The screening team needs to look at the provisions of the utility's net metering tariff and determine what types and sizes of renewable energy systems are allowed and economic. Most states require net metering, but these policies vary widely and do not always apply to all utilities within the state. In addition, many policies place limits on the type and size of systems that qualify. All of these issues are critical in determining which technologies should continue to be looked at for the project. Although uncommon, the screening team should pay particular attention to the ownership of renewable energy certificates (RECs) and ensure any utility agreement does not transfer REC ownership without a clear decision by the agency.
In the feasibility study, the team needs to look into the minute details of the net metering and other tariffs with the utility. In some cases, using net metering can preclude the use of other favorable tariffs. Especially because renewable resources vary, the actual renewable energy production versus load of the facility need to be analyzed to determine the likely offset energy savings. In addition, larger facilities typically have two separate components to the utility bill — an electricity charge per kilowatt-hour and a demand charge per kilowatt of peak load. Many renewable energy systems will not offset the latter costs. The details can be extremely important to the economics of these systems, and an expert in this type of analysis needs to review these numbers closely in the feasibility study phase.
Detailed information is available from the DSIRE website. The site also provides state-by-state details on net metering laws and regulations.
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Time-of-use rates refer to the practice of a utility charging a separate rate for electricity to the same customer based on when the electricity was used (i.e., day/night and seasonal rates). Typically, the production cost of electricity is highest during the daytime peak usage period and low during the night when usage is low. In many climates, time-of-use rates also charge more for summer usage than winter usage since electricity rates peak during times of high air conditioning use.
Time-of-use metering is a significant issue for renewable energy sources since some systems will offset energy at times of peak usage while others might produce more energy during times when it will be credited for less. For example, photovoltaic systems produce energy during the daylight hours and produce the most power during the middle of summer days. These production times largely coincide with the more expensive time-of-use rates for peak periods. Wind power, on the other hand, often produces power overnight and, in many climates, produces the most power in winter months. In this case, even if the price-per-kilowatt from the wind system is lower than the photovoltaic system when the time-of-use rates are considered, the value from the photovoltaic system may be greater. This rate structure varies by utility. Sometimes, time-of-use rates are mandatory while others they are optional or utilities do not offer them at all.
Although time-of-use rates are designed to follow closely the costs facing the utility, they can be used to advantage by certain renewable energy technologies. Photovoltaics are one example, but the economics of other technologies, such as daylighting and solar water heating, can be assisted by time-of-use rates. Other technologies may not fare as well, so the selection and impact of time-of-use rates might be reviewed in the renewable energy screening and assessed in detail in the renewable energy feasibility study. The agency should contact the facility's local utility for details on time-of-use rates and other tariff issues.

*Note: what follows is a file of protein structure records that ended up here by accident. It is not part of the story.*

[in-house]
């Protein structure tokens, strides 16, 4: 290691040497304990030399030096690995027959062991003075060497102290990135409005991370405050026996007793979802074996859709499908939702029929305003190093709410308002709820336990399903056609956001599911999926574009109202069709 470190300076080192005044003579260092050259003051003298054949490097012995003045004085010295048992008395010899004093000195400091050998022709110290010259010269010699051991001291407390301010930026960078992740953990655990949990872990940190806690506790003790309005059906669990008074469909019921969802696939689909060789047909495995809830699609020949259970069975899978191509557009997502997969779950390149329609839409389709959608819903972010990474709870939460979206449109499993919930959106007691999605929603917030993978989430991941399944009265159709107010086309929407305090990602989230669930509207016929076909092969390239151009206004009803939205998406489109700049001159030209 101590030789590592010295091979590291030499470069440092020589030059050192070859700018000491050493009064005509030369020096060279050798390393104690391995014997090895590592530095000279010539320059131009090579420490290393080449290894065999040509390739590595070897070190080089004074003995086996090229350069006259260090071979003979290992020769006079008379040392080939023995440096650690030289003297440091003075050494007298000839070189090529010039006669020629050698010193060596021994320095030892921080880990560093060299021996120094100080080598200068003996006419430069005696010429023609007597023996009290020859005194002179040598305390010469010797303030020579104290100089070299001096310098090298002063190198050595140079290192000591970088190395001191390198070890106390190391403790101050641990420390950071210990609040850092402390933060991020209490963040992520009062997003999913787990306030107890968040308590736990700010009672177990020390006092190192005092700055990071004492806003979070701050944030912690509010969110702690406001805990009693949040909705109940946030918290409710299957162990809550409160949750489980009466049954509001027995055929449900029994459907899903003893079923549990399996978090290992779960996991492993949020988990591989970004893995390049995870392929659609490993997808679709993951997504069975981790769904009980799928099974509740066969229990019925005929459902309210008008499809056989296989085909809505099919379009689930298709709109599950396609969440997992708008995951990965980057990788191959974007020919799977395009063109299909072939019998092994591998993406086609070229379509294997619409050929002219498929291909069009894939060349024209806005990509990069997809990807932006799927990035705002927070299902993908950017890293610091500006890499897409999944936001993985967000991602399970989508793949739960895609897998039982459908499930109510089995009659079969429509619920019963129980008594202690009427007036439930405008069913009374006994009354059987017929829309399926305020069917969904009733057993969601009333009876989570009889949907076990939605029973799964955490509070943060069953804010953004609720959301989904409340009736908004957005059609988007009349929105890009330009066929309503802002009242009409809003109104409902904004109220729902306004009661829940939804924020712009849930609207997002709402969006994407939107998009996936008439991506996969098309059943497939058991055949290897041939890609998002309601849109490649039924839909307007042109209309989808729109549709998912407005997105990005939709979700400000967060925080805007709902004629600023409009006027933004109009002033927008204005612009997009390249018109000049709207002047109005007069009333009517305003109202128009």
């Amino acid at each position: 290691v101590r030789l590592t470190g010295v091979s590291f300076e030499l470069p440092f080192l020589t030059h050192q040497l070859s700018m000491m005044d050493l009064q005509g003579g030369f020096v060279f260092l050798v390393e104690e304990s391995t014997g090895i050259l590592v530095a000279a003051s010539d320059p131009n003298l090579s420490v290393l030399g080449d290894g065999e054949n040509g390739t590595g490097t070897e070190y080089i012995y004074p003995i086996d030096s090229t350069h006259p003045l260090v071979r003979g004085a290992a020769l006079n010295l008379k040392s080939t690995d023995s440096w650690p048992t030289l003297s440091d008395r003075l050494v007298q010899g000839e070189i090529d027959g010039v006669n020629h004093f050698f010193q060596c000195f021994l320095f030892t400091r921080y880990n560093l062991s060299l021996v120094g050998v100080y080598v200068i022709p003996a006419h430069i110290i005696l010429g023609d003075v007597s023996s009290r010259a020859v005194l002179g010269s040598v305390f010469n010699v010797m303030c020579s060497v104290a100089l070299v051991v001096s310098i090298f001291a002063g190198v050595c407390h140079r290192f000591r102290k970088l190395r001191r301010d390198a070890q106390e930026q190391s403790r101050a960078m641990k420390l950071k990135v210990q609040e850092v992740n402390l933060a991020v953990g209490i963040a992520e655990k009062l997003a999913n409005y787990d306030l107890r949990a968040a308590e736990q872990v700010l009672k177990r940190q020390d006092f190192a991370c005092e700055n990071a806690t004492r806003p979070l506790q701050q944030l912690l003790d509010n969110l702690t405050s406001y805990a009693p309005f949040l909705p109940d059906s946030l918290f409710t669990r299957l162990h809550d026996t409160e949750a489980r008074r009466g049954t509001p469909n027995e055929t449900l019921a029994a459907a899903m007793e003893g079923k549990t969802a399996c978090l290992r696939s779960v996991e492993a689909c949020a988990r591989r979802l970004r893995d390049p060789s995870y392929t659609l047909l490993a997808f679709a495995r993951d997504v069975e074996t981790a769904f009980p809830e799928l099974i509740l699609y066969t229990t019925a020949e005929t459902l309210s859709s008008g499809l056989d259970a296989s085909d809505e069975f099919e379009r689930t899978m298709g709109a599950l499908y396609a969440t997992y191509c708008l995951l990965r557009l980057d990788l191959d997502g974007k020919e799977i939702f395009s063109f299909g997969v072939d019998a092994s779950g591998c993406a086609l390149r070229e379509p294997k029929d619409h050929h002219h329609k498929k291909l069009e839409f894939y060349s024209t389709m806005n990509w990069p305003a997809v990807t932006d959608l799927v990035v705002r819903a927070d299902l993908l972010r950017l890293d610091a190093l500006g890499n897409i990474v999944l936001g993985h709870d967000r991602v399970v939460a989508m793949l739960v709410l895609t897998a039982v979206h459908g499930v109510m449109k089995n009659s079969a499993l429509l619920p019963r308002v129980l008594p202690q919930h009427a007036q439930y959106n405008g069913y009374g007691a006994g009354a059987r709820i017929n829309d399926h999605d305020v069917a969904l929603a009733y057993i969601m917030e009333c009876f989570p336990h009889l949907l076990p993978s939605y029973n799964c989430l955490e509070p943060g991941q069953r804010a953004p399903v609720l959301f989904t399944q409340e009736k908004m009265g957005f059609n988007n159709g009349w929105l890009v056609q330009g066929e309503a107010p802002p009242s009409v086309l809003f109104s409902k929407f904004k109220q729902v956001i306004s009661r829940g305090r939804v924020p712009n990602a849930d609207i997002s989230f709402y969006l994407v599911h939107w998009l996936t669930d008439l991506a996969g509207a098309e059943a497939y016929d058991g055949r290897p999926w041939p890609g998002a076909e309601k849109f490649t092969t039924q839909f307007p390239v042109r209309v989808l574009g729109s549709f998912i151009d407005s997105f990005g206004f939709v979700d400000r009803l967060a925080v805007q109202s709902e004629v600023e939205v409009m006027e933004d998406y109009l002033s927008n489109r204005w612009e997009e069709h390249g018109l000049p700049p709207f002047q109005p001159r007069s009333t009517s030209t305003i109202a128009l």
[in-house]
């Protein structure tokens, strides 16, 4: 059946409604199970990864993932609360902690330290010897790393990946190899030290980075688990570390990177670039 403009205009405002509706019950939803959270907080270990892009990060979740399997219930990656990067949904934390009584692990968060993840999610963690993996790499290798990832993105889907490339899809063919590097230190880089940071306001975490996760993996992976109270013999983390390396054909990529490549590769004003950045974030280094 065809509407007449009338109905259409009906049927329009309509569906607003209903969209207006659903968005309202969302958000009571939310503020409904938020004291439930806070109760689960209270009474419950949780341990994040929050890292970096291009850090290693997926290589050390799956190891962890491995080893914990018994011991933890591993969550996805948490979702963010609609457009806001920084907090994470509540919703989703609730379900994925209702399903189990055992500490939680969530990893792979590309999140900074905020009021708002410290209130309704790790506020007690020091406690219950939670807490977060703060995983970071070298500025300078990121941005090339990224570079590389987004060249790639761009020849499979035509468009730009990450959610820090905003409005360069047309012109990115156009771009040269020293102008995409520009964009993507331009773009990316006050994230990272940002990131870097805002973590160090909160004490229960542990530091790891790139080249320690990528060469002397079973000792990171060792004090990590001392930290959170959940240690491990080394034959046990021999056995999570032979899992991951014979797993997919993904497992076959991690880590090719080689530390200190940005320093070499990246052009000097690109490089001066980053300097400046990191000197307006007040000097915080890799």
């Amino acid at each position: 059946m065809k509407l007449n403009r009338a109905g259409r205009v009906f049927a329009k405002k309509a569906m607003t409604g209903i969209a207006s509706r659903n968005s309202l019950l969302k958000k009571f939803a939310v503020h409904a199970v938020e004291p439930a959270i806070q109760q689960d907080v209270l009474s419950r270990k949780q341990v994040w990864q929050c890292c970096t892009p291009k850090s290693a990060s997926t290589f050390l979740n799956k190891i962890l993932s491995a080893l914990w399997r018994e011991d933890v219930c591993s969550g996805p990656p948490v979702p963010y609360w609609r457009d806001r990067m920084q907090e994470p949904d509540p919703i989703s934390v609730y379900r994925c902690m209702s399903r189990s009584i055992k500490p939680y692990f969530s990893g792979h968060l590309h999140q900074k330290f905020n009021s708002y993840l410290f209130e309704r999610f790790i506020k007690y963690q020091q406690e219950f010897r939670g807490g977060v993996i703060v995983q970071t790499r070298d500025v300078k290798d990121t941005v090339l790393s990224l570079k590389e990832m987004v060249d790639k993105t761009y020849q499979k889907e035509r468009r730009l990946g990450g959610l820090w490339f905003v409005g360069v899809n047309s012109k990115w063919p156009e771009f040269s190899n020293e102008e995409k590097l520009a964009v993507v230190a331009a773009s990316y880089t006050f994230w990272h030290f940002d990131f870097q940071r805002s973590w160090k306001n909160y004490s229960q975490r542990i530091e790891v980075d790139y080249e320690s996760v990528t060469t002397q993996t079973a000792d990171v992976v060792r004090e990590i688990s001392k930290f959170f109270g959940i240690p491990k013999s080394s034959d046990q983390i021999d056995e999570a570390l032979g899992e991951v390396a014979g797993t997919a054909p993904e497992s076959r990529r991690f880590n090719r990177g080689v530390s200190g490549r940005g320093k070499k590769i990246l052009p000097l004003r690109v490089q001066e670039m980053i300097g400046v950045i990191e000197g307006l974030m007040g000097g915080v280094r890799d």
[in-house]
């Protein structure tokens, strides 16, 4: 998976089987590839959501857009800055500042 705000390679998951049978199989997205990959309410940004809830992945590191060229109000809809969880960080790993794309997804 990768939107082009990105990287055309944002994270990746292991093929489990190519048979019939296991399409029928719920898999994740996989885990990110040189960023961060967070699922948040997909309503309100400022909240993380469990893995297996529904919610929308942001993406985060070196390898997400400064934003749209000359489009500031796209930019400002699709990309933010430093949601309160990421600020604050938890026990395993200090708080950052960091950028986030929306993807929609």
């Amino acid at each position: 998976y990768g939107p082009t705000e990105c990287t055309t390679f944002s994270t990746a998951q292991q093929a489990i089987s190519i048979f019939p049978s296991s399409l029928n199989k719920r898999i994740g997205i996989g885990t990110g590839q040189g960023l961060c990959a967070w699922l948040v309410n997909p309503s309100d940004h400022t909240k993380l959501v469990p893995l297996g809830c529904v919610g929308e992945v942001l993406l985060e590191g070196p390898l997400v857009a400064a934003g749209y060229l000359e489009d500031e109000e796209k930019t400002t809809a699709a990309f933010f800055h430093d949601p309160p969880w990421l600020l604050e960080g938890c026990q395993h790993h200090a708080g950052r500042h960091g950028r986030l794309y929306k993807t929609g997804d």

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A feed-in tariff is a state-legislated regulation that encourages new renewable energy development by creating a long-term financial incentive to customers who generate electricity with renewable technologies. This kind of tariff offers a standardized and streamlined process for renewable energy projects under which a utility is required to connect the renewable energy generator to the grid and pay that generator for electricity at a fixed rate for the life of the feed-in tariff contract (typically 10 to 20 years). The goal of a feed-in tariff is to create a robust market for renewable energy with a desired effect of lowering technology costs, increasing development, and potentially paving the way for future growth.
A feed-in tariff policy can be designed to encourage the involvement of different customer classes, generation technologies (e.g., solar, biomass, etc.), and capacity sizes, though they are typically aimed at bigger systems. Feed-in tariffs are a newer policy mechanism, and while a number of states are investigating their use, they are only in effect in a few states as of early 2011. If available, they should be investigated carefully, as the regulations can be complex and have other effects. The renewable energy screening team should investigate the availability of feed-in tariffs for the project and determine if they add any additional economic incentives over other tariff options, such as net metering. For example, Hawaii does not allow both net metering and feed-in tariffs to be applied at the same time, and the choice of tariff must be chosen permanently at the time of interconnection.
DSIRE has more information, state by state, on performance-based incentives such as feed-in tariffs.
The discussion of the various policies for renewable electricity technologies touches on a few of the contracting arrangements that are required with on-site power generation, many of which are new to Federal agencies. Contracting issues with renewable power provides an overview of various agreements that may be involved with a power generation facility integrated into a construction project.